MISSOULA – After he graduates this month, University of Montana senior Eamon Ormseth will spend his summer studying Arabic language and culture in Morocco.
The U.S. State Department awarded Ormseth a Critical Language Scholarship, which will fund his participation in an all-expenses-paid intensive Arabic program in Meknes, a city in northern Morocco.
Ormseth will spend several hours a day in the classroom perfecting his technical knowledge of the language, but also will have opportunities to interact with the community and immerse himself in the culture and dialects of the region. Before leaving the U.S. in June, he will participate in an orientation program in Washington, D.C.
“I'm excited to be surrounded by the Arabic language as well as Morocco's unique culture and landscape,” Ormseth said. “I hope to explore the beautiful Atlas Mountains and the rich history of Meknes."
Ormseth is a graduate of C.M. Russell High School in Great Falls. He will graduate with degrees in history and Central and Southwest Asian studies, as well as minors in Arabic studies and economics. He also was named the Mortar Board Outstanding Senior for the UM Department of History.
Following the program, Ormseth plans to extend his stay in the Middle East to work with a nongovernmental organization on education issues and continue studying Arabic and Middle Eastern history.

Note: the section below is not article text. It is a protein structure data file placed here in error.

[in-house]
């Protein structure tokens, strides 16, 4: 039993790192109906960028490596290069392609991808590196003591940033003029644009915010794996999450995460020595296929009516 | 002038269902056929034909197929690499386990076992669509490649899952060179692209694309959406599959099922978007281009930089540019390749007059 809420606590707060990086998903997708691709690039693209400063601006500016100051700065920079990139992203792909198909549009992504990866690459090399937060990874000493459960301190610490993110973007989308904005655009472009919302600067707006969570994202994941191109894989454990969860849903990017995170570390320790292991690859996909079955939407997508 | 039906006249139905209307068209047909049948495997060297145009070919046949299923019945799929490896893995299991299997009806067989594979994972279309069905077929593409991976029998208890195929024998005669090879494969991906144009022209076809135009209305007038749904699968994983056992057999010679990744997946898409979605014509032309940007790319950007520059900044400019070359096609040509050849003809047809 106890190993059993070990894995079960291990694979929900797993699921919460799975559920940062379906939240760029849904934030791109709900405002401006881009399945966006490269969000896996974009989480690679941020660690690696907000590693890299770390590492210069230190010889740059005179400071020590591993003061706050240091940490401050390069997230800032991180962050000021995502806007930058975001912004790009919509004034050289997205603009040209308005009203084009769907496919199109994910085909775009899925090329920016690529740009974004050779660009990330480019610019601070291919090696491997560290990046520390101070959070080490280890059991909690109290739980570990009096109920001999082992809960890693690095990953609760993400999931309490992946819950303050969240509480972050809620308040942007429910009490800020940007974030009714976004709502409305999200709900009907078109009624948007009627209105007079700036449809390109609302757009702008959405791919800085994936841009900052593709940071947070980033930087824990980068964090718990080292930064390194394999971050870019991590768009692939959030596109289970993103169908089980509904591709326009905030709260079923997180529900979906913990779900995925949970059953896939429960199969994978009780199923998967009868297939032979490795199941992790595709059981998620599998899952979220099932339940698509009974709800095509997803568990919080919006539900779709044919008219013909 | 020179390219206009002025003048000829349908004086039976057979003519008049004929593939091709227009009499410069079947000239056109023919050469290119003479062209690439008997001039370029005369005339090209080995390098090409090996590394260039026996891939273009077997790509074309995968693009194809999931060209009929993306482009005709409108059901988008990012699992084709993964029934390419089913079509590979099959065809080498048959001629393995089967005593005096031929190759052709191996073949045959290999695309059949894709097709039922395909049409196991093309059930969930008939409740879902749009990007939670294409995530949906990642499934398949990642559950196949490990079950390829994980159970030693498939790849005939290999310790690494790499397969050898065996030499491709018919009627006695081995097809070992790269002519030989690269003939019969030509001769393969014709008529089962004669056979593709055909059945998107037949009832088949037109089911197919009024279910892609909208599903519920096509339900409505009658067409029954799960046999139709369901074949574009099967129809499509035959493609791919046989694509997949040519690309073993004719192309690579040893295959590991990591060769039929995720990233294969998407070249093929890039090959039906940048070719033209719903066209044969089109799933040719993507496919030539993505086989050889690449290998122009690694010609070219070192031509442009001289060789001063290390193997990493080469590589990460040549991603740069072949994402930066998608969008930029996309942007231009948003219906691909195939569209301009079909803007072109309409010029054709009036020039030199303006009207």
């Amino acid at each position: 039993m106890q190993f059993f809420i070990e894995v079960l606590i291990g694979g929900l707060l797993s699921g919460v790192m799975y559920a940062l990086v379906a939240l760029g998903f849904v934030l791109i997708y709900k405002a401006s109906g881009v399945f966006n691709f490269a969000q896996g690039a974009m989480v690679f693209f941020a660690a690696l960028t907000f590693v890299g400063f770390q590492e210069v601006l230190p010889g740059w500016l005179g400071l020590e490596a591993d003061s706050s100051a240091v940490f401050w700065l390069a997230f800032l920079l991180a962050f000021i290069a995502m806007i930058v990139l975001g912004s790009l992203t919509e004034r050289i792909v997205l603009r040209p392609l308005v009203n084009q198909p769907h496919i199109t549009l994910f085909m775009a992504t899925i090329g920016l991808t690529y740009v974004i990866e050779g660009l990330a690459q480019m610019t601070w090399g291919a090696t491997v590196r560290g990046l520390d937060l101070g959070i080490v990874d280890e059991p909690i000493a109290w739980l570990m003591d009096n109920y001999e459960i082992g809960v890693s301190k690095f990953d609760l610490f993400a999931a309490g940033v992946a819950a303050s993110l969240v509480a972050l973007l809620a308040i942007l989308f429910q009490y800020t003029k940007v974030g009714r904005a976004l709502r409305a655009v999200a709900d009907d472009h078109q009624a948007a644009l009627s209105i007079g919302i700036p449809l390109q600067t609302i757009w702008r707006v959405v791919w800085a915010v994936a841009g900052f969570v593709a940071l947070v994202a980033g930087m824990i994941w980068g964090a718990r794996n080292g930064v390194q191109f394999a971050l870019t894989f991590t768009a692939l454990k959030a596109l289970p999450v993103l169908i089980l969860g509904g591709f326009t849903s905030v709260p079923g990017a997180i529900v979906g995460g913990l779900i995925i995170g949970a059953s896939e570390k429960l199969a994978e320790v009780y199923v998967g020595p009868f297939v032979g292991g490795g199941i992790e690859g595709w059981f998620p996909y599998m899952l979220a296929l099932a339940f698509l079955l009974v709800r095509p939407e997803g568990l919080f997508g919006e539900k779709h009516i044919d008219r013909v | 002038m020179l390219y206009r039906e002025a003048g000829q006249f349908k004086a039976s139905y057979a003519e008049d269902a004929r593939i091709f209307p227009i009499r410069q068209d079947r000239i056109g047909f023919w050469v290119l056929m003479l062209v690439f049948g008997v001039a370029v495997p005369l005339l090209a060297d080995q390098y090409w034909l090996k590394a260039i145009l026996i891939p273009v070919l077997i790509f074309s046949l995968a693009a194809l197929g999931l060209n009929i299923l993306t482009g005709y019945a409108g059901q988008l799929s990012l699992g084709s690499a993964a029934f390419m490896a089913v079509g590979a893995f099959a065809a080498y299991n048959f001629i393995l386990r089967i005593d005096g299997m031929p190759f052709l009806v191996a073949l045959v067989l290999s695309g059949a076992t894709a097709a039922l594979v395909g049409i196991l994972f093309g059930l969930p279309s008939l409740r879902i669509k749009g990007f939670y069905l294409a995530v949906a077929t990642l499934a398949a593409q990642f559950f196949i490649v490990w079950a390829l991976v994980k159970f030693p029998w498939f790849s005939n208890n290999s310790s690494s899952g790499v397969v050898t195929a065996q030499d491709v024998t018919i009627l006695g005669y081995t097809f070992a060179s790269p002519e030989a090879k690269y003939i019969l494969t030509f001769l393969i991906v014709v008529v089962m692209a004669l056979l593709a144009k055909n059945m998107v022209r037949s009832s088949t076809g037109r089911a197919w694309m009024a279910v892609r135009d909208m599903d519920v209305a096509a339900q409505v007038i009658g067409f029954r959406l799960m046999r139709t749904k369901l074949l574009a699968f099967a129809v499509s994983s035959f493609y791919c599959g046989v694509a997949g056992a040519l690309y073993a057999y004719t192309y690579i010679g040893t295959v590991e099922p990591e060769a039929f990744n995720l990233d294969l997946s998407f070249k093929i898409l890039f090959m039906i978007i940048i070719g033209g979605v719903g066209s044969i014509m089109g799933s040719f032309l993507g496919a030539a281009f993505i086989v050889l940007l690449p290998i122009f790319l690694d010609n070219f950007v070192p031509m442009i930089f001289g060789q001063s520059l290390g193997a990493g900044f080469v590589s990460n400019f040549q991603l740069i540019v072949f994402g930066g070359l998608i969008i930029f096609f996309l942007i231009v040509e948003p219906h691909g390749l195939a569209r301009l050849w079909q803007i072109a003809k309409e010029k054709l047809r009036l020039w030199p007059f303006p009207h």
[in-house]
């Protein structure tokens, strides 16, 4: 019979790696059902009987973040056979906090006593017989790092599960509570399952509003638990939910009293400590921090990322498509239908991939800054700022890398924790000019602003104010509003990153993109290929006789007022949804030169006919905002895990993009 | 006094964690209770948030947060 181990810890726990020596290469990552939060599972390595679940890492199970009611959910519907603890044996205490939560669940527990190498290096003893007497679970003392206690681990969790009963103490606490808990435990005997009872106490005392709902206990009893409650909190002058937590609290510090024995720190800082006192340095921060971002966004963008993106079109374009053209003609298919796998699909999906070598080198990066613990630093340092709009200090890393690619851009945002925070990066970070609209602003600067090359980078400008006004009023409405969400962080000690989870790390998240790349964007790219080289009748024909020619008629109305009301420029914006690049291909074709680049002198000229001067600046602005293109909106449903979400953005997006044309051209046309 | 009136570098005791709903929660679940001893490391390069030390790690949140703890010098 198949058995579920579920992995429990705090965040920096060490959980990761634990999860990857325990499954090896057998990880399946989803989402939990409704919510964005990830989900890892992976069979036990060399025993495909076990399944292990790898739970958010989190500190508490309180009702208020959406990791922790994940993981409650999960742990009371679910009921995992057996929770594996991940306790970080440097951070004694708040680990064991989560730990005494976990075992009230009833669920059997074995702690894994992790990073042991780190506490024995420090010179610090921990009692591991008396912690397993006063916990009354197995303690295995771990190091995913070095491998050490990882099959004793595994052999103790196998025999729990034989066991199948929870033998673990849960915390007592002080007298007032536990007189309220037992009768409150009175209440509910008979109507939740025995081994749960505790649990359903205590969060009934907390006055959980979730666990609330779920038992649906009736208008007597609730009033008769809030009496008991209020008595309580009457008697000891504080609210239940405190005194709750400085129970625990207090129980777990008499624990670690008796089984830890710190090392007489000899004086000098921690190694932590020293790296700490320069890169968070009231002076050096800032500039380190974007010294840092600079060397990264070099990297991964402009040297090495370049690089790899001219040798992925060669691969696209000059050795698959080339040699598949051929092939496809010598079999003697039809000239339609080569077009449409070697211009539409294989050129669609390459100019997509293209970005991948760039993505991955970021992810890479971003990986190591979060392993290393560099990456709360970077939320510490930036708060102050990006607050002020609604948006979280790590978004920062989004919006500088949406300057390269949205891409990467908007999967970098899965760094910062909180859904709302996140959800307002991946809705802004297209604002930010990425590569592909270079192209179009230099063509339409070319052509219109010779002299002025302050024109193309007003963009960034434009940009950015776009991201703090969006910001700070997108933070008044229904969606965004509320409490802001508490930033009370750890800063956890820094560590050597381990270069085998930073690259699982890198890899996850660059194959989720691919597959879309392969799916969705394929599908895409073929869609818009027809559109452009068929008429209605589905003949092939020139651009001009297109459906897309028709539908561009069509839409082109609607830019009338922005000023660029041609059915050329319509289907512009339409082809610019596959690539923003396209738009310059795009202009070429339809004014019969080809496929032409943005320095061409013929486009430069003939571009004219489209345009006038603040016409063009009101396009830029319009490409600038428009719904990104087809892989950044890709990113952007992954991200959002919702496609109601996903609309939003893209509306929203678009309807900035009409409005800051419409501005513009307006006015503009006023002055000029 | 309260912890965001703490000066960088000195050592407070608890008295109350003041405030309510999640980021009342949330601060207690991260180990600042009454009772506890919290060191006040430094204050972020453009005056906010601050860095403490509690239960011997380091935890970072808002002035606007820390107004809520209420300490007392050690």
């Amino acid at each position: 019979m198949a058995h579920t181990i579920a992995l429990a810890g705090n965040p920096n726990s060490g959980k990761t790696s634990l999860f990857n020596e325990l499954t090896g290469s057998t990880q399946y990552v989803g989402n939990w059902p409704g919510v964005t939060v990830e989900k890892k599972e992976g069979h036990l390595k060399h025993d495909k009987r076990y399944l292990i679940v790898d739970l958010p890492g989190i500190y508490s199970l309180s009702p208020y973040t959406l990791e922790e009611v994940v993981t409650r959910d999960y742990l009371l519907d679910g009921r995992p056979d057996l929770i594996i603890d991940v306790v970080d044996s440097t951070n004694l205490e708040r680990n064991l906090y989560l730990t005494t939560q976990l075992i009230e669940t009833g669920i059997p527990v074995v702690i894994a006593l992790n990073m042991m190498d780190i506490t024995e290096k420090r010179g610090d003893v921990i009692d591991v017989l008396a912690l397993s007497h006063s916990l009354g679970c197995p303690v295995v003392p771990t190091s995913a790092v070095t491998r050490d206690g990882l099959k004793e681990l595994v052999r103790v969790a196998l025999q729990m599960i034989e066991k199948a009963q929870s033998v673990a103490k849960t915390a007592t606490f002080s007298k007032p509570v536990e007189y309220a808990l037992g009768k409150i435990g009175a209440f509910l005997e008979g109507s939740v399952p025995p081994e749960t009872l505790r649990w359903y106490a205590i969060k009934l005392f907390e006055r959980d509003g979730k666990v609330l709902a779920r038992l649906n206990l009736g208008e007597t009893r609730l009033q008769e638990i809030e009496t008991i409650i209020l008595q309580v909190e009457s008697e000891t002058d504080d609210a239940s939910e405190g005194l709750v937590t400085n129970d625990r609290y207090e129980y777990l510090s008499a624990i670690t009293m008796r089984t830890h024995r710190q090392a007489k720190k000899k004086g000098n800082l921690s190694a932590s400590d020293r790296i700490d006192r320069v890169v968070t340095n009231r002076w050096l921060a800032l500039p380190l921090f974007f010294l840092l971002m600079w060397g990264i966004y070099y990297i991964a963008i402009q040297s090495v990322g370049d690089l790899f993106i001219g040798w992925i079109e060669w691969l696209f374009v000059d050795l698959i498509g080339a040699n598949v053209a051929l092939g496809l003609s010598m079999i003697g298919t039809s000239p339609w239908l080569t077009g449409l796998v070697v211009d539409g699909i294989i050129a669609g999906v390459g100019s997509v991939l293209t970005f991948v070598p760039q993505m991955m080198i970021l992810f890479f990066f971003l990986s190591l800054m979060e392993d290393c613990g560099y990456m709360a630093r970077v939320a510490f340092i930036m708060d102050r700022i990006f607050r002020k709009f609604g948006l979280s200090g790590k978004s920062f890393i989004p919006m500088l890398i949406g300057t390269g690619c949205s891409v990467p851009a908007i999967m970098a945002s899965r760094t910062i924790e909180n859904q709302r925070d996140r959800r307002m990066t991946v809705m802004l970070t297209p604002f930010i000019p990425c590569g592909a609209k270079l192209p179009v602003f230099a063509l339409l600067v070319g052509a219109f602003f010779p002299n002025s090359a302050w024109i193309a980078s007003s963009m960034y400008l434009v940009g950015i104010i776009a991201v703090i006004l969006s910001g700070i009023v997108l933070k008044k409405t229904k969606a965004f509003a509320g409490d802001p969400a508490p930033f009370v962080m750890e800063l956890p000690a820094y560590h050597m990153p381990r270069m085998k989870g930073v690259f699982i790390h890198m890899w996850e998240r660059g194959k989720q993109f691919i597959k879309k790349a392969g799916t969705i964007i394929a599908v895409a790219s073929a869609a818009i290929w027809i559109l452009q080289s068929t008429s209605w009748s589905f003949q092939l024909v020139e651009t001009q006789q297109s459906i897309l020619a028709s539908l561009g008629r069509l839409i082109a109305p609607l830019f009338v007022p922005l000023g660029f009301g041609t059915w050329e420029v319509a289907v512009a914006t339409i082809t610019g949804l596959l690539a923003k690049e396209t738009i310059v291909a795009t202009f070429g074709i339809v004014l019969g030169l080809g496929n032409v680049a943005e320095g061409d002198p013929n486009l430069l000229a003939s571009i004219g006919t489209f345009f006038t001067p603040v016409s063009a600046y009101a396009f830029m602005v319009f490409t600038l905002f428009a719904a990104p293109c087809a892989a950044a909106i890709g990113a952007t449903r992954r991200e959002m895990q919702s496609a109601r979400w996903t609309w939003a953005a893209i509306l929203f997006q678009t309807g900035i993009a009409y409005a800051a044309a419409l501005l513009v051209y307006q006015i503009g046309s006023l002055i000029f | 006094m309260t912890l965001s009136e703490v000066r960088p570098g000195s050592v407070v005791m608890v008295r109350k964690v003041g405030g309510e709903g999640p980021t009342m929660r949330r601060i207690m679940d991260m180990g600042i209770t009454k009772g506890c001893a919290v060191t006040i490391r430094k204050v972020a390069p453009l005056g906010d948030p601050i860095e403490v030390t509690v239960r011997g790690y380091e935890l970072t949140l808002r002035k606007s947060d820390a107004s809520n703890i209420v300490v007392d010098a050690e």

“Eamon is studying Arabic to prepare for two intertwined careers in the academic world and in the world of social service,” said Laure Pengelly Drake, director of external scholarships and advising for the UM Davidson Honors College. “He will need a high level of proficiency with the different language usage of those worlds, so this in-depth program in-country presents a wonderful opportunity.”
The scholarship program is part of a U.S. government effort to dramatically expand the number of Americans studying and mastering critical foreign languages. It provides fully funded, group-based intensive language instruction and structured cultural enrichment experiences to approximately 550 undergraduate and graduate students from across the country each year. Program participants are expected to continue their language study beyond the scholarship and apply their critical language skills in their future professional careers. Eighteen UM students have accepted Critical Language Scholarships since the program’s inception in 2006.
For more information call Drake at 406-243-6140 or email email@example.com.